Technicians from the National Atomic Energy Commission (CNEA) are progressing in the final stages of the construction of the RA-10 Multipurpose Argentine Nuclear Reactor, the most recent of its kind in the southern hemisphere and to promote national progress in health research; science, art and industry.
The RA-10 was built at the Ezeiza Atomic Center, located in the Buenos Aires region of the same name, where the RA-3 had also operated since 1967, replacing it as the main provider of medical radioisotopes in the region.
The new reactor will reach 30 MW, tripling the power of RA-3, and its facilities of the Fission Radioisotope Production Plant (PPRF), Argentine Neutron Tram Laboratory (LAHN), Irradiated Material Testing Laboratory (LEMI) and Industrial Plant for Research Reactor Fuel Elements (PIECRI).
Herman Blaumann, a nuclear engineer graduated from the Balseiro Institute and manager of the RA-10 project, stated in an interview with Télam that “this reactor aims to ensure the provision of the national demand for radioisotopes for medical treatments and other applications, the responsibility that still has RA-3 which is already 60 years old was born and in this way we prevented his departure from the service”.
“The RA-10 includes in its design more than 60 years of development of nuclear technology in Argentina, it is based on the OPAL reactor that is being built by INVAP for Australia, but it has more than 50 percent of the power that we incorporate in this facility to be the machines. The possibility of experiments with nuclear fuels, the access of the scientific community to provide neutron technology research or the production of irradiated inputs for energy technology,” he said.
Molybdenum 99 is a radioisotope that is used more and more in the world for the diagnosis of diseases, with worldwide interest in other radioisotopes for therapeutic use also growing.
RA-10 and the Fission Radioisotope Production Plant (PPRF) will meet national needs and can contribute to global demand, given the opportunity offered by the decommissioning of several production reactors.
The engineer stated that “RA-10 has the ability to meet 20 percent of the world’s demand for molybdenum 99, which is the most requested radioisotope in treatments such as scintigrams or gamma rays, and also allows its capabilities to test irradiated fuels.” We are doing things in Argentina that we had to do outside the country, for example, the elements of the CAREM reactor were to be tested in the reactor in Norway”.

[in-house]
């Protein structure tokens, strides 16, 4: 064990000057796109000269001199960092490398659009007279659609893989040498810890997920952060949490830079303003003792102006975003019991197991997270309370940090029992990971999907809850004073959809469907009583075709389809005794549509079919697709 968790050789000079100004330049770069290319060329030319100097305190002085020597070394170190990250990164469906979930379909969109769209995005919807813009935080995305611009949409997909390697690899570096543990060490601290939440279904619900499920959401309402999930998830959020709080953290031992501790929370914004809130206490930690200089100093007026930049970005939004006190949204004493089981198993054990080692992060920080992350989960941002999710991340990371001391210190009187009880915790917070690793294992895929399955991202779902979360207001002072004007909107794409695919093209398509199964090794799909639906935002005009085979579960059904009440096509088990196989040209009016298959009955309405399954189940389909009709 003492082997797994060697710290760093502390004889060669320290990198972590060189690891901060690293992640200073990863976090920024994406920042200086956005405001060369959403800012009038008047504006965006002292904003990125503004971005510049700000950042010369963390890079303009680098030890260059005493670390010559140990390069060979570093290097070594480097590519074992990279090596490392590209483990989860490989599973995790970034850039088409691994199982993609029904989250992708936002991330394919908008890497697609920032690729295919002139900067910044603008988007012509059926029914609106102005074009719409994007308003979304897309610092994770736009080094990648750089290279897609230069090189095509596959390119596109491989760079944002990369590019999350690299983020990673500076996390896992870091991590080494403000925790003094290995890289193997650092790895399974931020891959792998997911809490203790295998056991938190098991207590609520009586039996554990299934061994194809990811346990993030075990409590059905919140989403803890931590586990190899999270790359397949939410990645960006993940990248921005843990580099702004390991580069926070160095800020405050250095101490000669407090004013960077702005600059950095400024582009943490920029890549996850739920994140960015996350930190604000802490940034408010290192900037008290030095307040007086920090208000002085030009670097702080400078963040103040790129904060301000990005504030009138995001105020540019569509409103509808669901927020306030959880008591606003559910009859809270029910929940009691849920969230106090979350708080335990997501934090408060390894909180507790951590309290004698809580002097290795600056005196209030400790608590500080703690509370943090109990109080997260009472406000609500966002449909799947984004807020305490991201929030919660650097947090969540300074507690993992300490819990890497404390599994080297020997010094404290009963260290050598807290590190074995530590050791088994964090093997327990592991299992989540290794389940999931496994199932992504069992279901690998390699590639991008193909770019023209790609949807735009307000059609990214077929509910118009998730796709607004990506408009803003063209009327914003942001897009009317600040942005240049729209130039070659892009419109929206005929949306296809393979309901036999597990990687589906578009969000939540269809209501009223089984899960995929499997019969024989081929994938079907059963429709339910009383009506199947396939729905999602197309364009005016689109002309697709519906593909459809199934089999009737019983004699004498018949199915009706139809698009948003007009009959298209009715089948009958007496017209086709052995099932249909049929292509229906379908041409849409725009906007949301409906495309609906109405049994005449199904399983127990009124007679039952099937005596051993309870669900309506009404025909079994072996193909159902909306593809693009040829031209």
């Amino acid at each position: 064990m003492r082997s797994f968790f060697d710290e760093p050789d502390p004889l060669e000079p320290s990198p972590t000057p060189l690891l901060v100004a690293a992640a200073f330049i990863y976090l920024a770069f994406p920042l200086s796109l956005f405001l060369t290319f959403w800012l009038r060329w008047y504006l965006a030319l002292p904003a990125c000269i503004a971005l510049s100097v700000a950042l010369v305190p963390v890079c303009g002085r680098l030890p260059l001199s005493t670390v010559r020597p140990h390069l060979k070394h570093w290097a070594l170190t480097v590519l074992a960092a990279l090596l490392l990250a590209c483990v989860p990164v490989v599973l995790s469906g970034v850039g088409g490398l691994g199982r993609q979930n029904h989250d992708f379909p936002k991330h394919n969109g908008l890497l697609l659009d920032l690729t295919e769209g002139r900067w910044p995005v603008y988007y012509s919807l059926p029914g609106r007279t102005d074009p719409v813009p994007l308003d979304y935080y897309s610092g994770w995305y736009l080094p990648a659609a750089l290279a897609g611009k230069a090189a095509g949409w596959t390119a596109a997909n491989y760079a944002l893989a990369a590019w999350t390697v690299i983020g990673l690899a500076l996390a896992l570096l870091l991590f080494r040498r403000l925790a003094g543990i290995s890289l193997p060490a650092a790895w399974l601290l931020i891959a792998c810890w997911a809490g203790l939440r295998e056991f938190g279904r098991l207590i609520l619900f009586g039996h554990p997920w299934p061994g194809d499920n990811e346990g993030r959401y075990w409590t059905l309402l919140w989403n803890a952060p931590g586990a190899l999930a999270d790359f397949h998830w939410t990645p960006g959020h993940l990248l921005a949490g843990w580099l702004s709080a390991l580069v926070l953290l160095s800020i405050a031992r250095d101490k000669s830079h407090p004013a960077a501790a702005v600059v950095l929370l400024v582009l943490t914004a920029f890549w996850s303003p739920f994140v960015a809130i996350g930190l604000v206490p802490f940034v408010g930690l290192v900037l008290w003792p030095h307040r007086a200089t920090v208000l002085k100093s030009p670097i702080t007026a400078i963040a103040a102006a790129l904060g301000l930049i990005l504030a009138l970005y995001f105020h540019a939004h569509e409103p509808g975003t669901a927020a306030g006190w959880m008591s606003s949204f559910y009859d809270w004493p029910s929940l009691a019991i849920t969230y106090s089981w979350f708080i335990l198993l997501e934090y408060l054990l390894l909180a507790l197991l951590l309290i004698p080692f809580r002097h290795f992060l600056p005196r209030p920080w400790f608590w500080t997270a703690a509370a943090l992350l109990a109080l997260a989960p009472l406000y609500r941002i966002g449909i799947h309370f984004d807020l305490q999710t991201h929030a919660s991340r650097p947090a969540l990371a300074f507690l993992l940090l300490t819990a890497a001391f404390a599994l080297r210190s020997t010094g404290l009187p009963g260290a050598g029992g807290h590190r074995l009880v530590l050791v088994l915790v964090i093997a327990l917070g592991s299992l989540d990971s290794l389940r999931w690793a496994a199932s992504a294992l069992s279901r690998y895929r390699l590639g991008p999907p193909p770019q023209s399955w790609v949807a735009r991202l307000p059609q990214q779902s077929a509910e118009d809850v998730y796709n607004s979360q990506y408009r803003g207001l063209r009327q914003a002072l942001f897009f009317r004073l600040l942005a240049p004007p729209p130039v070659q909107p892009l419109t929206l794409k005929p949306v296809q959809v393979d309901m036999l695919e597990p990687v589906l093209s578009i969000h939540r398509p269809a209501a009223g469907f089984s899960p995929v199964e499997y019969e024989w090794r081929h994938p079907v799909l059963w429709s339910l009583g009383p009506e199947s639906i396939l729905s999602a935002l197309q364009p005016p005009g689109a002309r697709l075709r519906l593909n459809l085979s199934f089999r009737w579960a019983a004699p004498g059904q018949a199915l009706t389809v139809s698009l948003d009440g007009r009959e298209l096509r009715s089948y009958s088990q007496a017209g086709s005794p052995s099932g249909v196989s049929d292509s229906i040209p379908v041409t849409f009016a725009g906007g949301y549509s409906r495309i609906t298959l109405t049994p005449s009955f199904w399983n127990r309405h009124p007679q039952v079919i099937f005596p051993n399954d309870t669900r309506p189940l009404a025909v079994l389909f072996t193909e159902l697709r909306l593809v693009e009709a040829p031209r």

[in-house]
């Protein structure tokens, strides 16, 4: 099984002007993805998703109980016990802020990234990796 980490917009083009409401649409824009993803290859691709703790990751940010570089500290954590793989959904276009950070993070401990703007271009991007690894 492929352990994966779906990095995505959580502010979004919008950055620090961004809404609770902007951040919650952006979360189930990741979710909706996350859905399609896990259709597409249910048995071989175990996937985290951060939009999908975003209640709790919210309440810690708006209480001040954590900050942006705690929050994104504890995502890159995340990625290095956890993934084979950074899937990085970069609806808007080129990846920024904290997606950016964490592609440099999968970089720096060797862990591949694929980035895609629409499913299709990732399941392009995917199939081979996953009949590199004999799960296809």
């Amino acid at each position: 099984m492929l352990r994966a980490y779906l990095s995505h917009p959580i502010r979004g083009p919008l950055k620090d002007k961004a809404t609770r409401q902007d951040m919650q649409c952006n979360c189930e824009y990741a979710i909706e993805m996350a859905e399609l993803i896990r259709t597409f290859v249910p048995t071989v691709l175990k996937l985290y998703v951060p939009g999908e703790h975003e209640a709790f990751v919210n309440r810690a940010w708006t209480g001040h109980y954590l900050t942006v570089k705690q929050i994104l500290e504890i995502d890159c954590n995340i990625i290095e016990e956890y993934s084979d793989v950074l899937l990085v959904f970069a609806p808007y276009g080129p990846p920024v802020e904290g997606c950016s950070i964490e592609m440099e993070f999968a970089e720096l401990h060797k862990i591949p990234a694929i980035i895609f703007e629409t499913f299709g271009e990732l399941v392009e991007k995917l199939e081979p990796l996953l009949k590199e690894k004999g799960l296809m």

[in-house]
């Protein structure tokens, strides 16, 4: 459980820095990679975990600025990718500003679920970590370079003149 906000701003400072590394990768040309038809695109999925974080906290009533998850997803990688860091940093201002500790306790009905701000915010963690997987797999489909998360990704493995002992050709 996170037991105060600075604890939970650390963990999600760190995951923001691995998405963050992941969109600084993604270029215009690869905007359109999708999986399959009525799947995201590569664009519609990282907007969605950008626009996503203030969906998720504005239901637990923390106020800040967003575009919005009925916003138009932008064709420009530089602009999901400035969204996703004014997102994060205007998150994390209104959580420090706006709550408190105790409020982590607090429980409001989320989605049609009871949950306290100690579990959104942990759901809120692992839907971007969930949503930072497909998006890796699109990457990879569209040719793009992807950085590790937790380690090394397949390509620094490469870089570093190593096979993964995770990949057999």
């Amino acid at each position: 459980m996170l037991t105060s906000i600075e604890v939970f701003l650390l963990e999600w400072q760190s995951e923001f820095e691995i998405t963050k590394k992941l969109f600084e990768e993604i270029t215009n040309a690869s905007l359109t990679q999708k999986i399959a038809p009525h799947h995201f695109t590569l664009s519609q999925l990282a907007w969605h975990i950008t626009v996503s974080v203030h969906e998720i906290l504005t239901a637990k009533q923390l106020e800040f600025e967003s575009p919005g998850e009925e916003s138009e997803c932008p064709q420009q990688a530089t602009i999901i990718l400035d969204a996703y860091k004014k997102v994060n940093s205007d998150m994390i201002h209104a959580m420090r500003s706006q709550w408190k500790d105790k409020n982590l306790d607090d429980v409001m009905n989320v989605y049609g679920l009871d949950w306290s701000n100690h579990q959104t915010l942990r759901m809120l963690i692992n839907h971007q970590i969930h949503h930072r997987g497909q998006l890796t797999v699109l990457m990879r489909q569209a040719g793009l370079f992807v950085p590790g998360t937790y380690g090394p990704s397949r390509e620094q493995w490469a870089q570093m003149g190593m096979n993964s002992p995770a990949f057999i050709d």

“Another application of RA-10 allows it to be irradiated with phosphorous, a semiconductor made of silicon doped, and it is very much in demand in the power of electronic applications such as the manufacture of electric cars, it is expected to have a production of about 80 tons per year and there are already several companies involved in that production they can be contacted for purchase,” he said.
In addition, RA-10 together with the Irradiated Materials Testing Laboratory (LEMI) will be able to investigate the behavior of nuclear materials, developing facilities to produce and qualify new fuel and components for reactors and future experimental power.
Blaumann commented that “the laboratory for the testing of irradiated materials is a facility that, in addition to testing the elements of the nuclear industry, will also give the various industries of Argentina the opportunity to further their technological progress.”
Neutron techniques are today the leading tools for extreme research and development in Materials Science, Biology and Biochemistry; RA-10, together with the Argentinian Jugo Laboratorio Neutron (LAHN), combines world-class instruments with these techniques for the scientific-technological community.
LAHN will offer the first and only world-class neutral technology facility in Latin America, which will become a scientific-technological pole for science, innovation and development.
“Few countries in the world have the necessary resources to build a reactor, RA-10 effects of continuity, with its varieties, Argentine nuclear, the Argentine Neutron Beam Laboratory (LAHN) will also promote integration and synergy between different scientific disciplines, in addition to a unique capacity in Latin America, which completes the cyclotron installed in Brazil, for this whole project is not only an arrival, but above all a departure”, he explained.
It is estimated that the civil works will be completed in three months, then it will not have a fixed time.
“Next year the tests will be carried out with the cold plant, and at the end of 2024 or the beginning of 2025 we will start the “hot” tests until the criticality of the reactor is reached,” concluded Blaumann.
This project follows a line of technological development whose immediate relation is Project OPAL, the most recent reactor for the production of radioisotopes, which Argentina, through INVAP, built in Australia in 2007.
At the same time, CEA has already started the process of training the operations staff and the development of future users to ensure the full use of the reactor.